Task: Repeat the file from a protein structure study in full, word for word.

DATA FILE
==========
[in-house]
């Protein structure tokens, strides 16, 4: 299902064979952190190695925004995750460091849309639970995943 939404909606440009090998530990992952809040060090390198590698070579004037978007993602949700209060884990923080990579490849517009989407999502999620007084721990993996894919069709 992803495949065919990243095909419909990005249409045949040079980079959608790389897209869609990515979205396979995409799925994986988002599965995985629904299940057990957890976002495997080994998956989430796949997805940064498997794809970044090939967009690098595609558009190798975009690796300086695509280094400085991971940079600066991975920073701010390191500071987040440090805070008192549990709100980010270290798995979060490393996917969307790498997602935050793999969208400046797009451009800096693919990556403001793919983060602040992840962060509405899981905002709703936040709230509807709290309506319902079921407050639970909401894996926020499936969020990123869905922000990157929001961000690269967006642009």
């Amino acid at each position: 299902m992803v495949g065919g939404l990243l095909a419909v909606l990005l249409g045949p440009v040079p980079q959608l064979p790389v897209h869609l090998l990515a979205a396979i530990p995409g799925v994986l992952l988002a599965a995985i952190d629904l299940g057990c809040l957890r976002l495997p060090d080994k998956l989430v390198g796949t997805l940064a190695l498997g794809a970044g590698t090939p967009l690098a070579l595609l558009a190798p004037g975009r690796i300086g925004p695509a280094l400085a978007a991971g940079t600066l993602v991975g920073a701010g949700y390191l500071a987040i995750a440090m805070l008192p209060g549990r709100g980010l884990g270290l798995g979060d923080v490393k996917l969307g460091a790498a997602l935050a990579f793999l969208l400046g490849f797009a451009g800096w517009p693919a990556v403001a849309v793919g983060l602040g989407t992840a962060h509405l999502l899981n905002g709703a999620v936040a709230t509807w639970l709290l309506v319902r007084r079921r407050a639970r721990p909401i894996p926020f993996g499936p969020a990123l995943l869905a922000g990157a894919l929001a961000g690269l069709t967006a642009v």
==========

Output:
[in-house]
């Protein structure tokens, strides 16, 4: 299902064979952190190695925004995750460091849309639970995943 939404909606440009090998530990992952809040060090390198590698070579004037978007993602949700209060884990923080990579490849517009989407999502999620007084721990993996894919069709 992803495949065919990243095909419909990005249409045949040079980079959608790389897209869609990515979205396979995409799925994986988002599965995985629904299940057990957890976002495997080994998956989430796949997805940064498997794809970044090939967009690098595609558009190798975009690796300086695509280094400085991971940079600066991975920073701010390191500071987040440090805070008192549990709100980010270290798995979060490393996917969307790498997602935050793999969208400046797009451009800096693919990556403001793919983060602040992840962060509405899981905002709703936040709230509807709290309506319902079921407050639970909401894996926020499936969020990123869905922000990157929001961000690269967006642009």
């Amino acid at each position: 299902m992803v495949g065919g939404l990243l095909a419909v909606l990005l249409g045949p440009v040079p980079q959608l064979p790389v897209h869609l090998l990515a979205a396979i530990p995409g799925v994986l992952l988002a599965a995985i952190d629904l299940g057990c809040l957890r976002l495997p060090d080994k998956l989430v390198g796949t997805l940064a190695l498997g794809a970044g590698t090939p967009l690098a070579l595609l558009a190798p004037g975009r690796i300086g925004p695509a280094l400085a978007a991971g940079t600066l993602v991975g920073a701010g949700y390191l500071a987040i995750a440090m805070l008192p209060g549990r709100g980010l884990g270290l798995g979060d923080v490393k996917l969307g460091a790498a997602l935050a990579f793999l969208l400046g490849f797009a451009g800096w517009p693919a990556v403001a849309v793919g983060l602040g989407t992840a962060h509405l999502l899981n905002g709703a999620v936040a709230t509807w639970l709290l309506v319902r007084r079921r407050a639970r721990p909401i894996p926020f993996g499936p969020a990123l995943l869905a922000g990157a894919l929001a961000g690269l069709t967006a642009v």